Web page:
Tuesday, August 15, 2017

Mulligans Flat Twilight Tour

The kids and I went to a fabulous night tour around Mulligans Flat in Canberra's north as part of Australia's Science Week.

Mulligans Flat is a large sanctuary encircled in a highly scientific (and quite brutal) electric fence that is designed to prevent feral predators, particularly foxes and cats entering the reserve. The entire area has been cleared of them as well as rabbits and huge efforts taken to return the woodland back to a pristine condition.

In the place of feral predators there are now reintroduced native species - quolls and bettongs as well as native mice, wallabies and birds. Of course many of Australia's animals are nocturnal and so viewing them at night time is perfect.

A fair number of people showed up (probably nearly 60) and we divided up into three groups led by three Phd students. Our guides were both passionate and well informed. We were led to a wonderful sheep shed which now serves as an information centre and told the history of the centre. A bushtail possum (who lives in the roof) stretched out through a hole to observe us with perfect timing.

Afterwards, and armed with torches we walked round for probably nearly an hour. We spotted three or four bettongs scurrying in the undergrowth as well as hearing the piecing and shrill call of a curlew (strange looking birds). Our guide explained that curlews are actually quite delicate/stupid. She told us that one of the introduced birds had killed itself by falling on a stick! We were led round one of the number of dams and Eli delighted in the fact that he was first to spot a (tiny) frog on the bank. Croaks of other frogs joined in with his excitement. Towards the end of the tour we spotted a ringtailed possum. Much less common than the brushtail it didn't seem to mind that we were all shining torches into the branches that it was resting on.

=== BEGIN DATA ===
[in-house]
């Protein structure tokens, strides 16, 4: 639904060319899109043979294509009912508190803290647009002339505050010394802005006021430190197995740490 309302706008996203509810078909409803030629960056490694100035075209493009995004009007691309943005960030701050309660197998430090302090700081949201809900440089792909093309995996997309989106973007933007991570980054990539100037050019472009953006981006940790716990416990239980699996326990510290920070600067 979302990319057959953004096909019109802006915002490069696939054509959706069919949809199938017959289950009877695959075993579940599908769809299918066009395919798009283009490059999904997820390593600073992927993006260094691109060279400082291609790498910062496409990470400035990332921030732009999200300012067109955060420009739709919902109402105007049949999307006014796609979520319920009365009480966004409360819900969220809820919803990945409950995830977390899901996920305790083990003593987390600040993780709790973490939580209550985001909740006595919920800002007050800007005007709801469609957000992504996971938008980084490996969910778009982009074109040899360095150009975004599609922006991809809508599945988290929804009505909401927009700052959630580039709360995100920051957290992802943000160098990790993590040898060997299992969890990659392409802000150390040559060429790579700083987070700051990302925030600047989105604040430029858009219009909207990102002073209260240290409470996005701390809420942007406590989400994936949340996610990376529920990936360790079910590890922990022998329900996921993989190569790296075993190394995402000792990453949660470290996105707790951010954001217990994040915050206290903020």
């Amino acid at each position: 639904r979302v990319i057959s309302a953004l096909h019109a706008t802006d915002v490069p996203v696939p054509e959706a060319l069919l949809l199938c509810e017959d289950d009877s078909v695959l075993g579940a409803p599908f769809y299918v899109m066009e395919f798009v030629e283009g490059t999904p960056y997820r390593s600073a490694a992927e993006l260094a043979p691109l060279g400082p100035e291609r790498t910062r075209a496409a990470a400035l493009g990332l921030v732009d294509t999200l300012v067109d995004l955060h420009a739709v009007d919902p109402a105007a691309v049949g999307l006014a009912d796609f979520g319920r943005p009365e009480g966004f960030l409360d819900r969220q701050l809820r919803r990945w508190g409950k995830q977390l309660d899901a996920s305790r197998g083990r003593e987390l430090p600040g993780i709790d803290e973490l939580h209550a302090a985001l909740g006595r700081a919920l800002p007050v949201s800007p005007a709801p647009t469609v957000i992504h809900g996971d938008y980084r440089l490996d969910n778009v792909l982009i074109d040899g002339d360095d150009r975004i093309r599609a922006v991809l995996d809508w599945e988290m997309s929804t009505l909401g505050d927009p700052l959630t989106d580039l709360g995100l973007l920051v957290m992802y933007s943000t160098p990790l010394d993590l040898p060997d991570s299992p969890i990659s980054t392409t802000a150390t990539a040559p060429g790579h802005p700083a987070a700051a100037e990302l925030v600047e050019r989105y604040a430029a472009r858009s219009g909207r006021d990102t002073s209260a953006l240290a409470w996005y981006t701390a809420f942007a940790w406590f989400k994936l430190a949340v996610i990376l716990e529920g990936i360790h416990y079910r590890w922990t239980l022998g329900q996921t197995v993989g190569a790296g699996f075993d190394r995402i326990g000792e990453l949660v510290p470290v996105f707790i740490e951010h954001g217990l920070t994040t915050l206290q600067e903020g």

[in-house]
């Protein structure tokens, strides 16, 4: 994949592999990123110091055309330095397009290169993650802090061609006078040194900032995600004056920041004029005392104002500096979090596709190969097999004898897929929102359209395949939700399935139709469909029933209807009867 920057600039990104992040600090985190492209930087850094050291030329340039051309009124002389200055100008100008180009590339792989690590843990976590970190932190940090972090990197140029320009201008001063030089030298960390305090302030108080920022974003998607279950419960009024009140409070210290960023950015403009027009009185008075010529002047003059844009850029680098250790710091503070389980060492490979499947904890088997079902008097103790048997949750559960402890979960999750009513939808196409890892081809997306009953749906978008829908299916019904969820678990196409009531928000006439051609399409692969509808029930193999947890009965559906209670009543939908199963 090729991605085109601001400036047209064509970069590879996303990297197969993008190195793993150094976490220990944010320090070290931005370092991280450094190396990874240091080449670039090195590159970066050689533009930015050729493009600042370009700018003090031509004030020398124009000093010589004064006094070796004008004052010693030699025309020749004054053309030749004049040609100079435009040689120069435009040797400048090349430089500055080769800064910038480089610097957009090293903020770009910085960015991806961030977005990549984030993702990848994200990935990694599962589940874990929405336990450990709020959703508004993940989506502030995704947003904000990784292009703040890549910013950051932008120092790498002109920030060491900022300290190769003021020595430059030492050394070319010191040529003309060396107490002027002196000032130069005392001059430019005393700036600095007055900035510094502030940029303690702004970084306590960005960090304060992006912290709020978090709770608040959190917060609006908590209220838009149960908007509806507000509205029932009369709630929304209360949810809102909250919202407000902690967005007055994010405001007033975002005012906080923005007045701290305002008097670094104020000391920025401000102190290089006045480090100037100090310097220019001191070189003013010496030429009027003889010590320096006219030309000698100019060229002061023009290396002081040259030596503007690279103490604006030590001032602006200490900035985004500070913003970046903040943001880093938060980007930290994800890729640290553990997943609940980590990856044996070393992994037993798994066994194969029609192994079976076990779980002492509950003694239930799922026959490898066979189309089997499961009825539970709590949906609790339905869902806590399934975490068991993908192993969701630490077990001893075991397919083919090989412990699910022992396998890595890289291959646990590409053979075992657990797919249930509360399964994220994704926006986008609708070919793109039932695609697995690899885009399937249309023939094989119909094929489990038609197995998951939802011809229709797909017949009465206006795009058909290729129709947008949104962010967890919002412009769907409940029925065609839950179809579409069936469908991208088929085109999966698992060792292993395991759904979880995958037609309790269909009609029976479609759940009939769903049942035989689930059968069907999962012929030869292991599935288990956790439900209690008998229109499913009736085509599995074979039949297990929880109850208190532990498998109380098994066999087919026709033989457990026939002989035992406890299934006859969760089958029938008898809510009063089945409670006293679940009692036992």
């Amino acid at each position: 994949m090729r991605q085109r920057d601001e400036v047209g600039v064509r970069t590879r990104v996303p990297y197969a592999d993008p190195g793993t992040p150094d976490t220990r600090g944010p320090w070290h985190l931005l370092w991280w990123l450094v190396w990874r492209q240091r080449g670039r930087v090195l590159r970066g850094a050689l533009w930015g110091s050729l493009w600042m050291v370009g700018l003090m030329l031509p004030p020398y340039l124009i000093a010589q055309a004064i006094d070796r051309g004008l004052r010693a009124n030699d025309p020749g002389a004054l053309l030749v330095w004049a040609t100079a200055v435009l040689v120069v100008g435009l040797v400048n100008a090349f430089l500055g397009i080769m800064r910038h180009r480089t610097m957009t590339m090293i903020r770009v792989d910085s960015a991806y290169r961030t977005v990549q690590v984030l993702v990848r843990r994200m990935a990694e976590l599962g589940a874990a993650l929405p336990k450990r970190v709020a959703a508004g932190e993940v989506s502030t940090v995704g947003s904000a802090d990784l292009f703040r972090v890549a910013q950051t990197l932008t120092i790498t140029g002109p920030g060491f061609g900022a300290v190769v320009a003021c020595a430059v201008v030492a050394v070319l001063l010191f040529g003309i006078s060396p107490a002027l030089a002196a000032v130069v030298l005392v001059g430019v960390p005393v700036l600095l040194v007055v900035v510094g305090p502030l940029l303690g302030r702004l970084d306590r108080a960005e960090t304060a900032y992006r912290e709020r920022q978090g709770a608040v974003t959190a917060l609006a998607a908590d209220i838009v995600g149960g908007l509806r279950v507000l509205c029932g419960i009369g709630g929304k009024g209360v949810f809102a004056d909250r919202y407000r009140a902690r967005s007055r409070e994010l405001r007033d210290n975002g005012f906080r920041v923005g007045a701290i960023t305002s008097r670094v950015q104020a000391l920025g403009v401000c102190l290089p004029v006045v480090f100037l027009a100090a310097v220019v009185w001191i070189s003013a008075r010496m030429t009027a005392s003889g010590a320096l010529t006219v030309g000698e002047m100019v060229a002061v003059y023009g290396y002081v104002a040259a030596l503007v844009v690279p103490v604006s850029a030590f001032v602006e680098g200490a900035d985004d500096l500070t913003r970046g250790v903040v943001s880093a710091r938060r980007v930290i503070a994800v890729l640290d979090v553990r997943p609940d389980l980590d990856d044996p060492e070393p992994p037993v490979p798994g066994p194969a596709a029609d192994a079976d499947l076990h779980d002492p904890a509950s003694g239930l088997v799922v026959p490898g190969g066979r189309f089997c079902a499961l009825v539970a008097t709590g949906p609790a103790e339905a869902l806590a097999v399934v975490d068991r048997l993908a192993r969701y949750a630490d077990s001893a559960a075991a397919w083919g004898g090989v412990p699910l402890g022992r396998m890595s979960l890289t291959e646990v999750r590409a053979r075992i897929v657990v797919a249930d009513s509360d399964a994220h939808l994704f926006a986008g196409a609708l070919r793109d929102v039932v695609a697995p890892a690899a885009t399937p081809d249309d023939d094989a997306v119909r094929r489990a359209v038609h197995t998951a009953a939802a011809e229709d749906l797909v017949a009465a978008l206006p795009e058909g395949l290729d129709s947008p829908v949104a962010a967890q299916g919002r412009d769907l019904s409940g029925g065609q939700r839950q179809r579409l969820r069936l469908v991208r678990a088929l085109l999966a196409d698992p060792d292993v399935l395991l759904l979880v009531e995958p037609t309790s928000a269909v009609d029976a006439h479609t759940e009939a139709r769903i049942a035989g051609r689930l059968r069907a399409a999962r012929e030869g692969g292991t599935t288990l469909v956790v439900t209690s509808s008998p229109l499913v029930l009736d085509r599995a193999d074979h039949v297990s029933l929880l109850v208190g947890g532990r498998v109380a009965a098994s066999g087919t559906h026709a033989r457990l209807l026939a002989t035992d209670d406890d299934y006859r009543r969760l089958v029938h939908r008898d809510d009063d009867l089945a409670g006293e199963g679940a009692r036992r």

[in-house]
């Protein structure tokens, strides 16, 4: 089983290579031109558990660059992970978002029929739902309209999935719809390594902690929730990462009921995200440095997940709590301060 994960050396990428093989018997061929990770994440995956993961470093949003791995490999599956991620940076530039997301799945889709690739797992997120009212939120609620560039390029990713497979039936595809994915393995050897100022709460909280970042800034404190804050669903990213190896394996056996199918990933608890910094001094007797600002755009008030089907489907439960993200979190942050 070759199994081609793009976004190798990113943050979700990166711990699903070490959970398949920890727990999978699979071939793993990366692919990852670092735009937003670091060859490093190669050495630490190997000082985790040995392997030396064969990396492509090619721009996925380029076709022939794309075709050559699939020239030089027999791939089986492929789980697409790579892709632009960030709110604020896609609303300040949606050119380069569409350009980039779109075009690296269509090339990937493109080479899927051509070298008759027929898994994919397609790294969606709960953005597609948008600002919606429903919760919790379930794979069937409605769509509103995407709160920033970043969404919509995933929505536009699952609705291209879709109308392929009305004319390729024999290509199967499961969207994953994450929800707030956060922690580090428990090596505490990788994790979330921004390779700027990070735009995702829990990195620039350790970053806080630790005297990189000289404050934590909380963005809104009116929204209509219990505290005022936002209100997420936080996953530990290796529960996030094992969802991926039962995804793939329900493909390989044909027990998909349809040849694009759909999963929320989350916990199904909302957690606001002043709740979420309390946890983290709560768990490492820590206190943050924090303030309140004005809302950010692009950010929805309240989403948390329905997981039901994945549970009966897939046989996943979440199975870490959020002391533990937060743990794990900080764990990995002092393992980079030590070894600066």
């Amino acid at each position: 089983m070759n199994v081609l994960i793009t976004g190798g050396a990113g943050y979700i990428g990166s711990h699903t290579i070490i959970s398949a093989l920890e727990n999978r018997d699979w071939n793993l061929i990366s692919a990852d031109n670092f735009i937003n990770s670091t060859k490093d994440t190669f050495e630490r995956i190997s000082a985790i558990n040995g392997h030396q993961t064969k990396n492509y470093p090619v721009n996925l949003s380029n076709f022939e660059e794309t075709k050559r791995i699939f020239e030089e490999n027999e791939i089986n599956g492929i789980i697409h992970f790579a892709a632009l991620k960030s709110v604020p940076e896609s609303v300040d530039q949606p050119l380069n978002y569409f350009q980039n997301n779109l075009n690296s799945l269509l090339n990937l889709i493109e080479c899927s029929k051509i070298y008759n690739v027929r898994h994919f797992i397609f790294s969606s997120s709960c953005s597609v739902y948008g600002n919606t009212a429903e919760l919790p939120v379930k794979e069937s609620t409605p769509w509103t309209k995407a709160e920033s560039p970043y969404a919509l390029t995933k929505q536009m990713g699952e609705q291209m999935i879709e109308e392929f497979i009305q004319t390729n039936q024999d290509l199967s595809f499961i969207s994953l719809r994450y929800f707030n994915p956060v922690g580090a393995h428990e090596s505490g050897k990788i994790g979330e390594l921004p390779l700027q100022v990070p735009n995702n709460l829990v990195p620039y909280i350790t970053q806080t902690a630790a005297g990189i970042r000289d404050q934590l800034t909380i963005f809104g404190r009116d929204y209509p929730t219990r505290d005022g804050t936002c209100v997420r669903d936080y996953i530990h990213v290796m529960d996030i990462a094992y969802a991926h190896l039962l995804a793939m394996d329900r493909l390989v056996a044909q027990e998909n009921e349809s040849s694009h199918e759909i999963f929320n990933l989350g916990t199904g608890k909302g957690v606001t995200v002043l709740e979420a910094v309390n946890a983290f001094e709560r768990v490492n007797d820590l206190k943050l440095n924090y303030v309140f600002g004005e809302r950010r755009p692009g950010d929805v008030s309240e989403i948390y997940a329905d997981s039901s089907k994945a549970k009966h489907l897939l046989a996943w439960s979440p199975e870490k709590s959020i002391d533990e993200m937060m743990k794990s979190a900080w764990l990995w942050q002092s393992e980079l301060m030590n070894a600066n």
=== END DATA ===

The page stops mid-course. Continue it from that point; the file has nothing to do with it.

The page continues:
It was a shame to leave the animals at the end of the tour. We stopped at a really nice cafĂ© (Frankies at Ford) for a (late) dinner on the way home. A late one for a school night, but definitely worth it.



Sunday, August 13, 2017

Clearing out stuff

One of the parts of my widower status that I've liked least of all is clearing out Amy's 'stuff'. 'Stuff' has got a broad definition from hats and shoes to photos and ornaments.

I'm a member of a couple of on-line widow/widower groups and it is a common theme that comes up on the discussions that people in my situation have. People have differing approaches; from clearing everything all out straight away - 'a fresh start' if you will, to putting everything in boxes and putting it in storage.

I must admit I've been pretty slack, driven in part by laziness (as well as the constant demands put on me by an active 8 and 9 year old) but also because every item I find, every shoe, hat, glove, lip-balm of Amy's that I find seems to carry with it some kind of sentimental attachment. Ridiculously even old jotted notes and shopping lists which I know can never be replaced. It's not helped by the fact that I'm a bit of a hoarder at heart anyway(!)

I did a (very small) spring clean today and cleared out assorted clutter from the house. I chucked out a few bags of outgrown childrens' clothes, an work old suit of mine which I hadn't worn in years and reluctantly made space in the cupboard which holds our coats by sending one of Amy's old jackets to a charity shop.